Foot fungus is an infection of the foot and is also commonly referred to as athlete's foot. Although some people have a higher risk of developing foot fungus than others, the condition can afflict virtually anyone when the environmental conditions are right.
Unfortunately, a variety of misconceptions surround foot fungus. However, with a better understanding of the condition, it can be easier to prevent and treat. Here is a look at some of the real facts about this common problem.
Foot fungus can affect anyone.
Since it's called "athlete's foot," foot fungus might seem to be a condition that only affects those engaged in sports. In reality, the condition is only more common among athletes because their activity levels cause sweating that results in the damp conditions that foot fungus prefers.
However, it is important to note that these conditions can be found outside of sports as well. A full day of wearing closed-toe shoes, for example, can result in enough moisture for foot fungus to flourish. Likewise, any bathroom or shower can harbor the fungus if cleaning is not performed frequently enough.
Foot fungus affects more than bare feet.
Even if someone avoids walking barefoot at all times, that person may still develop foot fungus if he or she is exposed to the pathogen. This can occur in a number of ways. Because the fungus can remain on towels, socks, and bathmats, walking on any of these surfaces can result in a case of foot fungus. Furthermore, even touching a surface containing the fungus and rubbing the feet afterwards can result in infection. Finally, socks or shoes that are frequently damp but infrequently cleaned can maintain fungal populations and can cause or extend foot fungus infections with regular wear.
Foot fungus can't be completely eradicated.
Cleanliness is bound to reduce risks of a food fungus infection, but it is not likely to completely prevent it. A person who bathes on a daily basis may get and continue to suffer from foot fungus if that person's feet are damp often enough. This is particularly true when a person bathes in a communal shower, as the floors in such facilities are likely to harbor the fungus. Risks can be reduced by thoroughly drying the feet, including between the toes, after bathing but before putting on socks and shoes.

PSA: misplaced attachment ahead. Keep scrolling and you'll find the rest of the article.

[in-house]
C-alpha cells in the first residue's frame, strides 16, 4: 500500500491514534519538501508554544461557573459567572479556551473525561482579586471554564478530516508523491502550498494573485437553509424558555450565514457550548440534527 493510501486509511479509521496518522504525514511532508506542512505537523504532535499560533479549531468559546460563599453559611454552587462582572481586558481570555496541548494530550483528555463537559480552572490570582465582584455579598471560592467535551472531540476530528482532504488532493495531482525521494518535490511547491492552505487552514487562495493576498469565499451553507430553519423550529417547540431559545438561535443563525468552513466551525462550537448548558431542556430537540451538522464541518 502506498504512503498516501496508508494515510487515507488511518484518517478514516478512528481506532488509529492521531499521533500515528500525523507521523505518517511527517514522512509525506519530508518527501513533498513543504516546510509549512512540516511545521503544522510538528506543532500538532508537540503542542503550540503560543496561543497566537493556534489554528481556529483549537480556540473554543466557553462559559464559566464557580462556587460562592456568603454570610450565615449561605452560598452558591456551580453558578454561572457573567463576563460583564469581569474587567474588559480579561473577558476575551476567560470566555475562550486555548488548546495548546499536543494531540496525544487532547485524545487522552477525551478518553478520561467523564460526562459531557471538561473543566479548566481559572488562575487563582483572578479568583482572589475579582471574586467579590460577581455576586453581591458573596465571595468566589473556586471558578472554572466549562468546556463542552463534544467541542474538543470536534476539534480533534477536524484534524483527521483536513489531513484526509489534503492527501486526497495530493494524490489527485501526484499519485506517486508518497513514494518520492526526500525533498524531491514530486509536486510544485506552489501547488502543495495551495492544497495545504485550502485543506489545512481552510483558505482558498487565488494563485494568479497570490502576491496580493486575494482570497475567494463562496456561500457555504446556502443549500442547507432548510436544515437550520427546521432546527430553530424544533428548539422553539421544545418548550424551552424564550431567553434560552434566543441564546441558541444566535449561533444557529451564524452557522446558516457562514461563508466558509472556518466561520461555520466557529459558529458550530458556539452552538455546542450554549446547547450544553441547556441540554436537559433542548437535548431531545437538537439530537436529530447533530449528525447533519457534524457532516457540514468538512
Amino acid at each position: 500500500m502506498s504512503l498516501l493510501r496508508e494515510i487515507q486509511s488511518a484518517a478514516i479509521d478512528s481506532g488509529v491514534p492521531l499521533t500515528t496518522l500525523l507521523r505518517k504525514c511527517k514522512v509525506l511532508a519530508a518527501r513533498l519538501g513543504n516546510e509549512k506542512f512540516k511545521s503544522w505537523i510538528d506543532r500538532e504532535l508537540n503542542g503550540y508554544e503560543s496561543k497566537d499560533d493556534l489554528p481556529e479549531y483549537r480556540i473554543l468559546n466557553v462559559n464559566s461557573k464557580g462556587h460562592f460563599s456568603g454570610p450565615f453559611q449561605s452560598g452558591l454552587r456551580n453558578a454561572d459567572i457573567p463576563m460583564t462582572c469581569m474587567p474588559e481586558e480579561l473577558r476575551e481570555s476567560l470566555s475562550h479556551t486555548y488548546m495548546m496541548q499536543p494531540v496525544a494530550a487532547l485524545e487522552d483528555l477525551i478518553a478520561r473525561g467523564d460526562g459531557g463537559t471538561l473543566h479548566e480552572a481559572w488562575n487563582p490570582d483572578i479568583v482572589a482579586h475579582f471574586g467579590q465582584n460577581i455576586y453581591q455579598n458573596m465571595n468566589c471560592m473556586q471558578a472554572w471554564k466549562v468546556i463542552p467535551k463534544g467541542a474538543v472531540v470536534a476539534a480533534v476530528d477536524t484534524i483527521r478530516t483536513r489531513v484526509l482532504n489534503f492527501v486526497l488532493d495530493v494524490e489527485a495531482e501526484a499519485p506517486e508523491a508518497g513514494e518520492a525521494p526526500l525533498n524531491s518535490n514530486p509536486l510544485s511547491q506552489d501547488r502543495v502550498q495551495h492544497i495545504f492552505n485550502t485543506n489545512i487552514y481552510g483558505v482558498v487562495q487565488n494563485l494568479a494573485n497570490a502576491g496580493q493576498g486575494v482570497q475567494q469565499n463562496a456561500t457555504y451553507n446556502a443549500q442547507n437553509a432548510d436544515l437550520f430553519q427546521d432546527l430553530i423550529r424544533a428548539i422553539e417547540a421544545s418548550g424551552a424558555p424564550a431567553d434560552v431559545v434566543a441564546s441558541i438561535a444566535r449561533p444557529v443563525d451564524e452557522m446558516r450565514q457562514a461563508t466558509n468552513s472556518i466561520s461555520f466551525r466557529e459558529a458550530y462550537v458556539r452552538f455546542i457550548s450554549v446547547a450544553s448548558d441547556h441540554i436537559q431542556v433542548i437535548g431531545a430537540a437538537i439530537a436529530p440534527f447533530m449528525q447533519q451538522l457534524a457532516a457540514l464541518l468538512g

Foot fungus has multiple symptoms.
Foot fungus is strongly associated with red splotches that constantly itch, but symptoms can actually vary between cases. For example, skin may seem drier and may peel in some cases of foot fungus. Others may develop blisters in the infected area.
Additionally, the fungus behind these infections, tinea pedis, is also strongly associated with fungal infections on other areas of the body. For example, the fungus associated with jock itch, tinea cruris, causes a rash to develop in the groin area. Ringworm, or tinea corporis, can also cause fungal infections resembling stereotypical foot fungus on virtually any area of the body. Many people with foot fungus also develop a fungal infection of the toenails that results in nail yellowing and breaking off.
Foot fungus can recur.
Foot fungus is thought to be treatable with the right product, but the condition does not necessarily go away so easily. While certain treatments may reduce the problem or resolve it temporarily, foot fungus can stubbornly reappear later with the familiar symptoms. Ultimately, the best way to control foot fungus is to keep the feet clean and dry as much as possible. A healthy immune system and sufficient blood flow to the feet may also help prevent the condition from worsening or spreading.